Guest Blog Post, Cindy Clem: A Writing Funk, A Cage, and A Retired Potter

Cynthia ClemToo many words, I tell the man poking at my stomach. He’s doing something called Chi Nei Tsang, working with the energy of my internal organs, and he’s instructed me to name any resulting thoughts or feelings. Coming at you or coming from you? he asks.

From me, I say. Required of me, I think, but I don’t say this. I don’t want to hurt his feelings.

I’m struck by this phrase that arises from my belly. Like any teacher and writer and friend and family member, I deal in words. Speech—the demand of forming words in my head and lining them up in an articulate queue before they exit my mouth—has always drained me.

You’re a good listener, people tell me.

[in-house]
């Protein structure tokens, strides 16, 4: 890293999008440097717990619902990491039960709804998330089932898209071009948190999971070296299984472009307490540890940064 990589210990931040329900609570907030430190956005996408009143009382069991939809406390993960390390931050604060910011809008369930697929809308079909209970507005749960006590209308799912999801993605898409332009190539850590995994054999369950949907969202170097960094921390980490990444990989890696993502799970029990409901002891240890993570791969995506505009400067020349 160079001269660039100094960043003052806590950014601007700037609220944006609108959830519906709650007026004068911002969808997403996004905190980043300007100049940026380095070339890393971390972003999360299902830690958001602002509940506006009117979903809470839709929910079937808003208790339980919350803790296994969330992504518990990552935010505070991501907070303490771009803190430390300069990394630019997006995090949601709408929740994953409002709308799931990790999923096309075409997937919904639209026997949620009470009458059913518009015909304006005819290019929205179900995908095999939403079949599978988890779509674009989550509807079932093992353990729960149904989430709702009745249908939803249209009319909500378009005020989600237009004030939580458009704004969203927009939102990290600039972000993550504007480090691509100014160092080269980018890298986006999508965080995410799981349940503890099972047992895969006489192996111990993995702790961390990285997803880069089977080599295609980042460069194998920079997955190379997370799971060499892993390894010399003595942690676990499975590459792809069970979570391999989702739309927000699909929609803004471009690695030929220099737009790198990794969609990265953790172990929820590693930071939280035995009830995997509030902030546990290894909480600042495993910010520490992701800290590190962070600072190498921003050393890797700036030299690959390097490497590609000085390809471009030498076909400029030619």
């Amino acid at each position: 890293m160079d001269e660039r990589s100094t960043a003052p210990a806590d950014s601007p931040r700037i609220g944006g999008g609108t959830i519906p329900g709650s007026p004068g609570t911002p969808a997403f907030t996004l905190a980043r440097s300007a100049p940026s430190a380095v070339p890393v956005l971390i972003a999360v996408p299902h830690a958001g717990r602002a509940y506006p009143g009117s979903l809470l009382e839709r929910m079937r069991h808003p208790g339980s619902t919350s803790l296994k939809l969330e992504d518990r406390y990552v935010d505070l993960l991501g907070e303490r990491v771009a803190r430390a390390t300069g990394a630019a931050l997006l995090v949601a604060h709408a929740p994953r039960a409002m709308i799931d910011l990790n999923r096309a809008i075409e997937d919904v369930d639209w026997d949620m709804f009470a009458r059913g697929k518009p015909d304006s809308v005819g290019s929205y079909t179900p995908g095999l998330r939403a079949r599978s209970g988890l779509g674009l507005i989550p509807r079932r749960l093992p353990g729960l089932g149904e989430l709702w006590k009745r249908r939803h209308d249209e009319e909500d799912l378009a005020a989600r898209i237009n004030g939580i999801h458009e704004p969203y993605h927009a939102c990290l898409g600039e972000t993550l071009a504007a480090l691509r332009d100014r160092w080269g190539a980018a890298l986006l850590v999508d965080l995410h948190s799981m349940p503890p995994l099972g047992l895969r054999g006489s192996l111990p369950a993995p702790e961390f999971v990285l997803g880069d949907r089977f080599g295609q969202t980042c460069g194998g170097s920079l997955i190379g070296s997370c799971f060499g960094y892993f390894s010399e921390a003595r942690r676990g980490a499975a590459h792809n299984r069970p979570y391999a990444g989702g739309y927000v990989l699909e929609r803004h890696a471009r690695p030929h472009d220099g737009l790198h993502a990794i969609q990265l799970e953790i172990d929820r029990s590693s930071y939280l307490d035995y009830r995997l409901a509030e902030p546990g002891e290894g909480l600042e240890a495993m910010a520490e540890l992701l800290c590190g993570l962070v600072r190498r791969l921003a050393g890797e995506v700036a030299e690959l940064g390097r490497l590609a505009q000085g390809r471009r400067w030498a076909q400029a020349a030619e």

Where talking fails, I write. I take the chaos of words in my head and organize them on paper, mostly to get rid of them but also in the hope that if they’re good enough, they’ll entertain people who don’t know me. Writing about yourself is called memoir, and that’s what I’ve been doing for years now. Writing about myself means I never lack for ideas. I’ve also been convinced that writing about myself is essential to healing. It’s almost a form of righteousness, this therapeutic work, this writing through it.

So why the angst now? For whatever reason, writing no longer feels therapeutic. It feels oppressive. All of that meaning. All of that me.

I met a woman at a holistic health type of retreat who said she was a retired potter. How do you retire from pottery? You begin to practice Zen Buddhism and realize that you can stop putting stuff into the world.